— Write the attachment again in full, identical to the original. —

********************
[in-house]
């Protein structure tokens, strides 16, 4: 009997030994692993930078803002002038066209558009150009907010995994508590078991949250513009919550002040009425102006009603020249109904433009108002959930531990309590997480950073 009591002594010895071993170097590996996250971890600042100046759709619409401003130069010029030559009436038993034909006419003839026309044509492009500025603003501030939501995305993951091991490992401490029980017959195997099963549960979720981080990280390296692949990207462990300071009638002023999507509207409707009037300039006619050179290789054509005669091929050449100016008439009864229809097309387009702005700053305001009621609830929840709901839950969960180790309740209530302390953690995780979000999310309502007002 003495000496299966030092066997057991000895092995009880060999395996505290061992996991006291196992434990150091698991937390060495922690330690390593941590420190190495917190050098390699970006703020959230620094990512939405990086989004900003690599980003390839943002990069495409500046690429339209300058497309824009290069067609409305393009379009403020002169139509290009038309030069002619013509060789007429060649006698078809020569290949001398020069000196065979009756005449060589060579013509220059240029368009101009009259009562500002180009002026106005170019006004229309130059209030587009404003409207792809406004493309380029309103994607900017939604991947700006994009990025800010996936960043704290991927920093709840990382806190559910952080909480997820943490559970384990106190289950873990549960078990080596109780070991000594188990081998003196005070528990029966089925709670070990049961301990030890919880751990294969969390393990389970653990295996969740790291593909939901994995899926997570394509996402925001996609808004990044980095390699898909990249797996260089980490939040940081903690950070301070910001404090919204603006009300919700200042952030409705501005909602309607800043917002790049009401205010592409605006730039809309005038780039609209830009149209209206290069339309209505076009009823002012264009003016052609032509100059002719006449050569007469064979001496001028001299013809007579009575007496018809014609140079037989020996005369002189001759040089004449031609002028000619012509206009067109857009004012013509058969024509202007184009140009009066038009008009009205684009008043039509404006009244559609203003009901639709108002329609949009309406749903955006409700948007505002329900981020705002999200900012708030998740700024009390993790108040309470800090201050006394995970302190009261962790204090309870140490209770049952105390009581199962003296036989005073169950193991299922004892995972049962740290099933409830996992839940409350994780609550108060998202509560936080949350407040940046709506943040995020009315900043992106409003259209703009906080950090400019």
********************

[in-house]
């Protein structure tokens, strides 16, 4: 009997030994692993930078803002002038066209558009150009907010995994508590078991949250513009919550002040009425102006009603020249109904433009108002959930531990309590997480950073 009591002594010895071993170097590996996250971890600042100046759709619409401003130069010029030559009436038993034909006419003839026309044509492009500025603003501030939501995305993951091991490992401490029980017959195997099963549960979720981080990280390296692949990207462990300071009638002023999507509207409707009037300039006619050179290789054509005669091929050449100016008439009864229809097309387009702005700053305001009621609830929840709901839950969960180790309740209530302390953690995780979000999310309502007002 003495000496299966030092066997057991000895092995009880060999395996505290061992996991006291196992434990150091698991937390060495922690330690390593941590420190190495917190050098390699970006703020959230620094990512939405990086989004900003690599980003390839943002990069495409500046690429339209300058497309824009290069067609409305393009379009403020002169139509290009038309030069002619013509060789007429060649006698078809020569290949001398020069000196065979009756005449060589060579013509220059240029368009101009009259009562500002180009002026106005170019006004229309130059209030587009404003409207792809406004493309380029309103994607900017939604991947700006994009990025800010996936960043704290991927920093709840990382806190559910952080909480997820943490559970384990106190289950873990549960078990080596109780070991000594188990081998003196005070528990029966089925709670070990049961301990030890919880751990294969969390393990389970653990295996969740790291593909939901994995899926997570394509996402925001996609808004990044980095390699898909990249797996260089980490939040940081903690950070301070910001404090919204603006009300919700200042952030409705501005909602309607800043917002790049009401205010592409605006730039809309005038780039609209830009149209209206290069339309209505076009009823002012264009003016052609032509100059002719006449050569007469064979001496001028001299013809007579009575007496018809014609140079037989020996005369002189001759040089004449031609002028000619012509206009067109857009004012013509058969024509202007184009140009009066038009008009009205684009008043039509404006009244559609203003009901639709108002329609949009309406749903955006409700948007505002329900981020705002999200900012708030998740700024009390993790108040309470800090201050006394995970302190009261962790204090309870140490209770049952105390009581199962003296036989005073169950193991299922004892995972049962740290099933409830996992839940409350994780609550108060998202509560936080949350407040940046709506943040995020009315900043992106409003259209703009906080950090400019």